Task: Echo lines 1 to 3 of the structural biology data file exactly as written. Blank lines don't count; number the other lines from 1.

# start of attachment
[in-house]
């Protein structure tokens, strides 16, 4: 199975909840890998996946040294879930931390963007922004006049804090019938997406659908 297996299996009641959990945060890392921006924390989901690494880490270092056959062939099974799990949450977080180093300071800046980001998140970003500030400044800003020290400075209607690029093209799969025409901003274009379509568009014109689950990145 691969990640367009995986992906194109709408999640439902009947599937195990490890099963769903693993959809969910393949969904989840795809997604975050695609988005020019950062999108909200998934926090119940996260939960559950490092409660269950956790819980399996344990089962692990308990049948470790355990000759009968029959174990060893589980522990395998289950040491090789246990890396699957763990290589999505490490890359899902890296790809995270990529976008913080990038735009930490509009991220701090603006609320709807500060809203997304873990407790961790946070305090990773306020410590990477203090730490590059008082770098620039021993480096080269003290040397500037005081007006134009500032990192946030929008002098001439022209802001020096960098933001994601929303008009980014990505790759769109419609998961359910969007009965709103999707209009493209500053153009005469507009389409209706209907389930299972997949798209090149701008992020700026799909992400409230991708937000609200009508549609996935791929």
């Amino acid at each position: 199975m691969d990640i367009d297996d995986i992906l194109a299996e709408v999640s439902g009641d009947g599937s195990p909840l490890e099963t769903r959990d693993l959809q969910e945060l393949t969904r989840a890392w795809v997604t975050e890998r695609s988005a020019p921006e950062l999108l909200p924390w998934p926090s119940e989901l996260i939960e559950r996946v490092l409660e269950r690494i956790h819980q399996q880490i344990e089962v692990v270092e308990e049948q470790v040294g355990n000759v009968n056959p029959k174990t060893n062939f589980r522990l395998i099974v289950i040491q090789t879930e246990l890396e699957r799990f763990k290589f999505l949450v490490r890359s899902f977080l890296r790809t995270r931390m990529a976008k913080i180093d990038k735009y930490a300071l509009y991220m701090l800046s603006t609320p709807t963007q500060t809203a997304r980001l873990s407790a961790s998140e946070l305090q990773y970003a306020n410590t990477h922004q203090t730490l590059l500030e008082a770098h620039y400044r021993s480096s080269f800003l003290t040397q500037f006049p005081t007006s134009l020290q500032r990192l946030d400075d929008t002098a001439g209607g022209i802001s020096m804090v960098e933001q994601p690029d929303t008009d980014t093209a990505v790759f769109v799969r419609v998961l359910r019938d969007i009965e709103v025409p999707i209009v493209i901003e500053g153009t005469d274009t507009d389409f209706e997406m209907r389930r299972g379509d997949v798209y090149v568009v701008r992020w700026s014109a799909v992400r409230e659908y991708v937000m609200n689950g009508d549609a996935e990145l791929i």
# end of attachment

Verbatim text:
[in-house]
């Protein structure tokens, strides 16, 4: 199975909840890998996946040294879930931390963007922004006049804090019938997406659908 297996299996009641959990945060890392921006924390989901690494880490270092056959062939099974799990949450977080180093300071800046980001998140970003500030400044800003020290400075209607690029093209799969025409901003274009379509568009014109689950990145 691969990640367009995986992906194109709408999640439902009947599937195990490890099963769903693993959809969910393949969904989840795809997604975050695609988005020019950062999108909200998934926090119940996260939960559950490092409660269950956790819980399996344990089962692990308990049948470790355990000759009968029959174990060893589980522990395998289950040491090789246990890396699957763990290589999505490490890359899902890296790809995270990529976008913080990038735009930490509009991220701090603006609320709807500060809203997304873990407790961790946070305090990773306020410590990477203090730490590059008082770098620039021993480096080269003290040397500037005081007006134009500032990192946030929008002098001439022209802001020096960098933001994601929303008009980014990505790759769109419609998961359910969007009965709103999707209009493209500053153009005469507009389409209706209907389930299972997949798209090149701008992020700026799909992400409230991708937000609200009508549609996935791929």
């Amino acid at each position: 199975m691969d990640i367009d297996d995986i992906l194109a299996e709408v999640s439902g009641d009947g599937s195990p909840l490890e099963t769903r959990d693993l959809q969910e945060l393949t969904r989840a890392w795809v997604t975050e890998r695609s988005a020019p921006e950062l999108l909200p924390w998934p926090s119940e989901l996260i939960e559950r996946v490092l409660e269950r690494i956790h819980q399996q880490i344990e089962v692990v270092e308990e049948q470790v040294g355990n000759v009968n056959p029959k174990t060893n062939f589980r522990l395998i099974v289950i040491q090789t879930e246990l890396e699957r799990f763990k290589f999505l949450v490490r890359s899902f977080l890296r790809t995270r931390m990529a976008k913080i180093d990038k735009y930490a300071l509009y991220m701090l800046s603006t609320p709807t963007q500060t809203a997304r980001l873990s407790a961790s998140e946070l305090q990773y970003a306020n410590t990477h922004q203090t730490l590059l500030e008082a770098h620039y400044r021993s480096s080269f800003l003290t040397q500037f006049p005081t007006s134009l020290q500032r990192l946030d400075d929008t002098a001439g209607g022209i802001s020096m804090v960098e933001q994601p690029d929303t008009d980014t093209a990505v790759f769109v799969r419609v998961l359910r019938d969007i009965e709103v025409p999707i209009v493209i901003e500053g153009t005469d274009t507009d389409f209706e997406m209907r389930r299972g379509d997949v798209y090149v568009v701008r992020w700026s014109a799909v992400r409230e659908y991708v937000m609200n689950g009508d549609a996935e990145l791929i």